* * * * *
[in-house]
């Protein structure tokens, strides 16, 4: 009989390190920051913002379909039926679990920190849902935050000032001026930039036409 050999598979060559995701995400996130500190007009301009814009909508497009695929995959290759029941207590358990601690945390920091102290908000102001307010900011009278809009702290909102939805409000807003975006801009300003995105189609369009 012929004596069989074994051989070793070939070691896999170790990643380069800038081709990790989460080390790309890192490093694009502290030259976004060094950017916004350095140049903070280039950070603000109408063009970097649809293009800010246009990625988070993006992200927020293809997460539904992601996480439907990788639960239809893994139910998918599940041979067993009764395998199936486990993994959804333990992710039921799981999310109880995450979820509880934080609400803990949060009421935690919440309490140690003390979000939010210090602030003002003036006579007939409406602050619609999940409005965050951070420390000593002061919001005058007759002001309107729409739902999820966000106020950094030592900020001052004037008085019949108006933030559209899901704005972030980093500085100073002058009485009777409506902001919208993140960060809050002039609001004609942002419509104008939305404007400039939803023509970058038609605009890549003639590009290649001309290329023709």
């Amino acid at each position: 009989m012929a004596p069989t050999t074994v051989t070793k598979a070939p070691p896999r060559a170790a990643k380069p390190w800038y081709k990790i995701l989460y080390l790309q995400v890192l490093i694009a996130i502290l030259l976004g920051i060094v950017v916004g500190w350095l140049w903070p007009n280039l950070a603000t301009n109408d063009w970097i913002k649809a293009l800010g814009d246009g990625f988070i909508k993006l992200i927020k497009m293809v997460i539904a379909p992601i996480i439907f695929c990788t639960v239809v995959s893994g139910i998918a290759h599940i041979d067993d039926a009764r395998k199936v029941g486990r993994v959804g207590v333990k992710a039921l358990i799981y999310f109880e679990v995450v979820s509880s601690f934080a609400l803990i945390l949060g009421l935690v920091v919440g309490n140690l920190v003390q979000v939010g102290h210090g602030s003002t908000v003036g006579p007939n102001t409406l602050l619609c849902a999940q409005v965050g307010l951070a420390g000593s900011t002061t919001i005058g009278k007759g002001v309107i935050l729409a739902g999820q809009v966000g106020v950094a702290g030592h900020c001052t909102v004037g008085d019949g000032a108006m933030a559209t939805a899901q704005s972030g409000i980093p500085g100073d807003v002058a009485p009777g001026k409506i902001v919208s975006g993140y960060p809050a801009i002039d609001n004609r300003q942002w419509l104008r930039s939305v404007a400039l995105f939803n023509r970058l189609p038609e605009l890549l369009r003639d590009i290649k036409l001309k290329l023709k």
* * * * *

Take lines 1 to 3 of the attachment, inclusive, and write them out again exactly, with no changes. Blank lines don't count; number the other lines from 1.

[in-house]
């Protein structure tokens, strides 16, 4: 009989390190920051913002379909039926679990920190849902935050000032001026930039036409 050999598979060559995701995400996130500190007009301009814009909508497009695929995959290759029941207590358990601690945390920091102290908000102001307010900011009278809009702290909102939805409000807003975006801009300003995105189609369009 012929004596069989074994051989070793070939070691896999170790990643380069800038081709990790989460080390790309890192490093694009502290030259976004060094950017916004350095140049903070280039950070603000109408063009970097649809293009800010246009990625988070993006992200927020293809997460539904992601996480439907990788639960239809893994139910998918599940041979067993009764395998199936486990993994959804333990992710039921799981999310109880995450979820509880934080609400803990949060009421935690919440309490140690003390979000939010210090602030003002003036006579007939409406602050619609999940409005965050951070420390000593002061919001005058007759002001309107729409739902999820966000106020950094030592900020001052004037008085019949108006933030559209899901704005972030980093500085100073002058009485009777409506902001919208993140960060809050002039609001004609942002419509104008939305404007400039939803023509970058038609605009890549003639590009290649001309290329023709």
């Amino acid at each position: 009989m012929a004596p069989t050999t074994v051989t070793k598979a070939p070691p896999r060559a170790a990643k380069p390190w800038y081709k990790i995701l989460y080390l790309q995400v890192l490093i694009a996130i502290l030259l976004g920051i060094v950017v916004g500190w350095l140049w903070p007009n280039l950070a603000t301009n109408d063009w970097i913002k649809a293009l800010g814009d246009g990625f988070i909508k993006l992200i927020k497009m293809v997460i539904a379909p992601i996480i439907f695929c990788t639960v239809v995959s893994g139910i998918a290759h599940i041979d067993d039926a009764r395998k199936v029941g486990r993994v959804g207590v333990k992710a039921l358990i799981y999310f109880e679990v995450v979820s509880s601690f934080a609400l803990i945390l949060g009421l935690v920091v919440g309490n140690l920190v003390q979000v939010g102290h210090g602030s003002t908000v003036g006579p007939n102001t409406l602050l619609c849902a999940q409005v965050g307010l951070a420390g000593s900011t002061t919001i005058g009278k007759g002001v309107i935050l729409a739902g999820q809009v966000g106020v950094a702290g030592h900020c001052t909102v004037g008085d019949g000032a108006m933030a559209t939805a899901q704005s972030g409000i980093p500085g100073d807003v002058a009485p009777g001026k409506i902001v919208s975006g993140y960060p809050a801009i002039d609001n004609r300003q942002w419509l104008r930039s939305v404007a400039l995105f939803n023509r970058l189609p038609e605009l890549l369009r003639d590009i290649k036409l001309k290329l023709k």